The Pens have an unexpected week off, which will help them out in several regards..But the cloud over the NHL’s season remains
The Penguins have an unexpected week off, in light of their scheduled opponent for the next two games, the New Jersey Devils having 10 players on the COVID protocol list.
And while the reason for the postponement is an unfortunate reality of attempting to play pro sports in 2021, the perhaps harsh fact of the matter is this break comes at a perfect time for the Pens.
Today would have marked day 12 of a 16 day stretch where Pittsburgh was scheduled to play nine games in just 16 days. Further, the Pens were playing in New York last night, where well over a foot of snow has been dumped in a major storm.
Since the game was cancelled, the Pens were able to delay their exit from NYC. They will practice today there, and then fly home. But they might not have had the choice anyways to be able to make it back for the game in Pittsburgh tonight anyways.
Weather aside, the Pens could really use this breather for health purposes. An astounding five defensemen have already been hurt, including the loss of both top pairing players in Brian Dumoulin and Kris Letang. Dumoulin has been placed on long-term injured reserve, he won’t be back in the lineup any time soon. But Letang was listed as day-to-day from his injury on Saturday night. The Pens aren’t scheduled to play again until Saturday night against the Islanders, and timing-wise they might get Letang back for that.
The other big benefit of the unforeseen pause will be practice time this week. Given that the Pens were playing nine games in 16 days, they’ve often been traveling or just cancelling practices on off days, and usually having non-taxing morning skates the day of games.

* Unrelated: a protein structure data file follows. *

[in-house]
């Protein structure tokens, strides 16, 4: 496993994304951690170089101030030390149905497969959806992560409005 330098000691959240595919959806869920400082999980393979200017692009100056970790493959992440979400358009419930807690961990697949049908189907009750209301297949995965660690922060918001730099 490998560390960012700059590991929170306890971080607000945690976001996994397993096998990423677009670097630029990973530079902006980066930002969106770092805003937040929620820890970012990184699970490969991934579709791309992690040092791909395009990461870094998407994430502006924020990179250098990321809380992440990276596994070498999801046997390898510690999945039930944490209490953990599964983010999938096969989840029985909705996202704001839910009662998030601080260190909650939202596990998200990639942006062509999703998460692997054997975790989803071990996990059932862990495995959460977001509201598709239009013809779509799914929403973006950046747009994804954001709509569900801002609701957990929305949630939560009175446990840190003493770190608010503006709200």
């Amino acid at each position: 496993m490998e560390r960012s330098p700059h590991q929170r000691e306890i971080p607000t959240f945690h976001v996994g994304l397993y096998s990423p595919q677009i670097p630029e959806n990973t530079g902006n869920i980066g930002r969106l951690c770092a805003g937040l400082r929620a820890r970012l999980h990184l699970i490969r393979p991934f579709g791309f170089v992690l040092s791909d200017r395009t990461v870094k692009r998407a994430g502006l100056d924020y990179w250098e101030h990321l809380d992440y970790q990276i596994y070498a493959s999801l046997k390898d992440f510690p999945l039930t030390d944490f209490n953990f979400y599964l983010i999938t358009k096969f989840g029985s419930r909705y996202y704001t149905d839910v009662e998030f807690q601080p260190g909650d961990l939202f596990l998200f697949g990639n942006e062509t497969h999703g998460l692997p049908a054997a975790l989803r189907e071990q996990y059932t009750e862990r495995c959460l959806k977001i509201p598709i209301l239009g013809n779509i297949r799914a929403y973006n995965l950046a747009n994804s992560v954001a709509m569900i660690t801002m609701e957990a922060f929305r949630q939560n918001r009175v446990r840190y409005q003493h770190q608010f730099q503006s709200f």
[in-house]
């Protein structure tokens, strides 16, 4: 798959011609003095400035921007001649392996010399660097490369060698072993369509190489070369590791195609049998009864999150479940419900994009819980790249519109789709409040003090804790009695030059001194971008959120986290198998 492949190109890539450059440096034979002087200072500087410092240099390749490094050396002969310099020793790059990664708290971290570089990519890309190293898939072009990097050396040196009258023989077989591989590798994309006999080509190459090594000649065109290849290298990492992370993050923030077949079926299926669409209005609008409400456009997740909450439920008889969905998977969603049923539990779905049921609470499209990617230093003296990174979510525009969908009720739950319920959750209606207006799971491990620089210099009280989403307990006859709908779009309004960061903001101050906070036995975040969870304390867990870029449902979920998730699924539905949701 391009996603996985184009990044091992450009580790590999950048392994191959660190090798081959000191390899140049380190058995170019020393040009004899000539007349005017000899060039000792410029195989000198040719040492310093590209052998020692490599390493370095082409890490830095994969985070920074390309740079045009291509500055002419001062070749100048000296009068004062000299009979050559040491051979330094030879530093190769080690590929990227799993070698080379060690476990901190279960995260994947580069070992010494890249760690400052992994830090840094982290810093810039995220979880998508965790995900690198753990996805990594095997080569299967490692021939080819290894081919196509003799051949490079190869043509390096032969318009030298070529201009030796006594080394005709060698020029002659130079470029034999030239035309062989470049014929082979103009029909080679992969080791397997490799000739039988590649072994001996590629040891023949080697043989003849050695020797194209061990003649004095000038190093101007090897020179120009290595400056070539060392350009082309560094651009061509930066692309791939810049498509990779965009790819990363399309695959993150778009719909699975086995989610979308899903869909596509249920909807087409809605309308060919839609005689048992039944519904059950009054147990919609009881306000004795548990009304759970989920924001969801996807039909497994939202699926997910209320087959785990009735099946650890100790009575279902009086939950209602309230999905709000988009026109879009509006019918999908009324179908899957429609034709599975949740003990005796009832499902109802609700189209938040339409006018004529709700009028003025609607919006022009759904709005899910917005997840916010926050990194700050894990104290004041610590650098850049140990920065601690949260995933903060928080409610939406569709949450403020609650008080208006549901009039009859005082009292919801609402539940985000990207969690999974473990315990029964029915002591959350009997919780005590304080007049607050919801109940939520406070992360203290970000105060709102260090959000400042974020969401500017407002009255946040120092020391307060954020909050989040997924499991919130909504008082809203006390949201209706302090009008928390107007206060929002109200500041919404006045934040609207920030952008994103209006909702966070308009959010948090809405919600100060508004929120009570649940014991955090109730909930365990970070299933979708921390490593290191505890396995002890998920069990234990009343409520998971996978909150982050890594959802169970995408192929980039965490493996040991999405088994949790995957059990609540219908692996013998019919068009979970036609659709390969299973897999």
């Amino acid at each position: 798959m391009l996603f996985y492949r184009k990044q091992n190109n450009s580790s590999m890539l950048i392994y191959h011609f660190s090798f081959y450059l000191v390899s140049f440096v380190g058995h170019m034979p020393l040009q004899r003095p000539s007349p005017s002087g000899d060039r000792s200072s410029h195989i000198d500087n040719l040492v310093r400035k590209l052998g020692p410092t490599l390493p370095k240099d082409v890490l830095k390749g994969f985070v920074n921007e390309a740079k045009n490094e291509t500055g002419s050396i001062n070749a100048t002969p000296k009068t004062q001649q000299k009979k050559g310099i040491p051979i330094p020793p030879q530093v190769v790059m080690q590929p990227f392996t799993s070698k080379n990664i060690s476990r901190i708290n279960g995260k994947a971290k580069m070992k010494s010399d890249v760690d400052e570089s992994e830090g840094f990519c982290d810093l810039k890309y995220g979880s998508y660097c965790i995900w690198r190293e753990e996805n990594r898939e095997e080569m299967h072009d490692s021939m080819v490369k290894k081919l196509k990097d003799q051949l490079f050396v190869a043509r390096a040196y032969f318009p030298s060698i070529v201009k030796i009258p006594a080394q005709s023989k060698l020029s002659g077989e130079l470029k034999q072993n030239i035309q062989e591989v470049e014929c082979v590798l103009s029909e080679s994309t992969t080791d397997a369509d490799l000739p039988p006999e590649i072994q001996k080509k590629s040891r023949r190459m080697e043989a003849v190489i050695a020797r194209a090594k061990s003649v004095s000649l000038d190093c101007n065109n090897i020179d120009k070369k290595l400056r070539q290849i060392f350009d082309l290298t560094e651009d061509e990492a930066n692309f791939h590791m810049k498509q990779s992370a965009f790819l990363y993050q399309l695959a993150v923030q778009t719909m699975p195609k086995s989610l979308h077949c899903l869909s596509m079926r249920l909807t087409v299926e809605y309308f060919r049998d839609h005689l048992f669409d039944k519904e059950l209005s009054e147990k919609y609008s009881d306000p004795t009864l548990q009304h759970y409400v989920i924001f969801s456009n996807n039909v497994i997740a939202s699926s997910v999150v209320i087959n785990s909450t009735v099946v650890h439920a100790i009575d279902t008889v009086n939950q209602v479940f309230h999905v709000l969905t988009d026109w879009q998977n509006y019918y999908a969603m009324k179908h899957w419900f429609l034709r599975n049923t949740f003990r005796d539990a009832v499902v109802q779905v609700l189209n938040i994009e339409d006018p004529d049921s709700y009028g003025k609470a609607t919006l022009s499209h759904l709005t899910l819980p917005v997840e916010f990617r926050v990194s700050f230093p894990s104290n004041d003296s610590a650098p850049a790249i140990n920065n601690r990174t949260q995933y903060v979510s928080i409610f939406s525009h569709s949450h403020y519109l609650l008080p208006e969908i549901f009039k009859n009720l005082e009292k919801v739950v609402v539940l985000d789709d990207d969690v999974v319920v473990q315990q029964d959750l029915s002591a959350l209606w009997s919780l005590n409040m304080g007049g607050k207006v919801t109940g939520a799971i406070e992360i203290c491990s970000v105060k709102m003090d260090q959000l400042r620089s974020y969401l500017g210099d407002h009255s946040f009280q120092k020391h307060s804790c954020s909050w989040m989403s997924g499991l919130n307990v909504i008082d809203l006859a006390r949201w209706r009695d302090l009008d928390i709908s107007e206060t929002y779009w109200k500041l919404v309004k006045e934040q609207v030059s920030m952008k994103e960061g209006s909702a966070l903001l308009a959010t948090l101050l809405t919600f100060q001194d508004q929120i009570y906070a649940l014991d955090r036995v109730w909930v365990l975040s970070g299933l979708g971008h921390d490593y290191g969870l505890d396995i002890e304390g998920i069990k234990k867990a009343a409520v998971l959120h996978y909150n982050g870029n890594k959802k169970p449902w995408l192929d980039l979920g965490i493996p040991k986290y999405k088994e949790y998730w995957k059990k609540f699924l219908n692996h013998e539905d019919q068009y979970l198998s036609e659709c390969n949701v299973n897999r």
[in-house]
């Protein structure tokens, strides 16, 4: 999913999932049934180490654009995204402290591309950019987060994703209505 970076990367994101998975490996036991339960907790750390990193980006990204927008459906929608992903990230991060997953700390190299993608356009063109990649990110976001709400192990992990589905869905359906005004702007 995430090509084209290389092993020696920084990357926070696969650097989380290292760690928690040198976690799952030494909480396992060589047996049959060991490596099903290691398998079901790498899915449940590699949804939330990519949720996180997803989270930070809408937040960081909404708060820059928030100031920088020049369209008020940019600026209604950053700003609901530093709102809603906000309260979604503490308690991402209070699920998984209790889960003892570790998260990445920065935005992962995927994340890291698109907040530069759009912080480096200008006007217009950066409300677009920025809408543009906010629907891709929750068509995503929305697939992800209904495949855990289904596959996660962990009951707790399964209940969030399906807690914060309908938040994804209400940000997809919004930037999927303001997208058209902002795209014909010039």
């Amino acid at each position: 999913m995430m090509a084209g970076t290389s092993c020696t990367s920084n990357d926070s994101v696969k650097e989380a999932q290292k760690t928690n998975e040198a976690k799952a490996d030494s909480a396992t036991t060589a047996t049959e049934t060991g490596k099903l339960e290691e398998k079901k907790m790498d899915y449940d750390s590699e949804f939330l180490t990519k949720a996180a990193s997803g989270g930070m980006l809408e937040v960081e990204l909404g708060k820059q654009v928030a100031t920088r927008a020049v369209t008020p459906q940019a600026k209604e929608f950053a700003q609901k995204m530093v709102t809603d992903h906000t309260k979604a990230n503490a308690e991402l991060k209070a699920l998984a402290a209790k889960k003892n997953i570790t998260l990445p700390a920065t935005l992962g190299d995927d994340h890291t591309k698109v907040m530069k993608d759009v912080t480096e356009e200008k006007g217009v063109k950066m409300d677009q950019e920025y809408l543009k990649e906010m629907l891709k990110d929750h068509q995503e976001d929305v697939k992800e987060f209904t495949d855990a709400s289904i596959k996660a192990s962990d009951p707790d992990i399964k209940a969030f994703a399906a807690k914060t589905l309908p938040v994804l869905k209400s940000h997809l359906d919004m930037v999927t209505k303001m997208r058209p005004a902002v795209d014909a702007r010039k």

There was only one week of training camp and no preseason to speak of, which means that the Pens never really got a chance to install their power play. That has been evident, being as it’s gone 1 for 21 in the last six games and managed to look even uglier than that ugly 4.8% conversion rate would suggest.
In fact, Pittsburgh has given up two shorthanded goals in this stretch, so somehow their power play is actually getting OUTSCORED by the opposition in the last two weeks.
“I just think we’re in a mindset where we’re a little too robotic and predictable,” coach Mike Sullivan said last night, in one of the under-statements of the year. “We’ve got to free up our minds a little bit and the best way to do that, in my experience, is just to shoot the puck and create opportunity off of that.”
There’s no doubt that Sullivan is as frustrated as anyone else with this group, calling special teams work a “priority” this week of newfound practices.
Beyond that, the Pens just have to take it a day at a time and just hope the season stays on the rails at this point. Already this season, we have seen two opponents (Washington’s Ilya Samsonov and New York’s Kaapo Kakko) either test positive or go onto the COVID-protocol list shortly after they played the Penguins.
The Devils join teams like Dallas and Carolina who have had rampant, team-wide issues with players testing positive and throwing a wrench into the season’s plans.
As of now the NHL still plans for all teams to play 56 games in the allotted 116 day regular season that they announced. Whether or not that is feasible remains to be seen.
Beyond the injury situation and woefully bad power play, the health and safety factors right now have the Penguins dancing around the rain drops of various opponents testing positive for COVID during a frantic season. One can only avoid so much before getting wet. Fortunately, the Pens’ only brush with protocol this season has been Kasperi Kapanen’s mandatory quarantine after entering the country. At this rate they’re already getting to be more of the exception than the rule.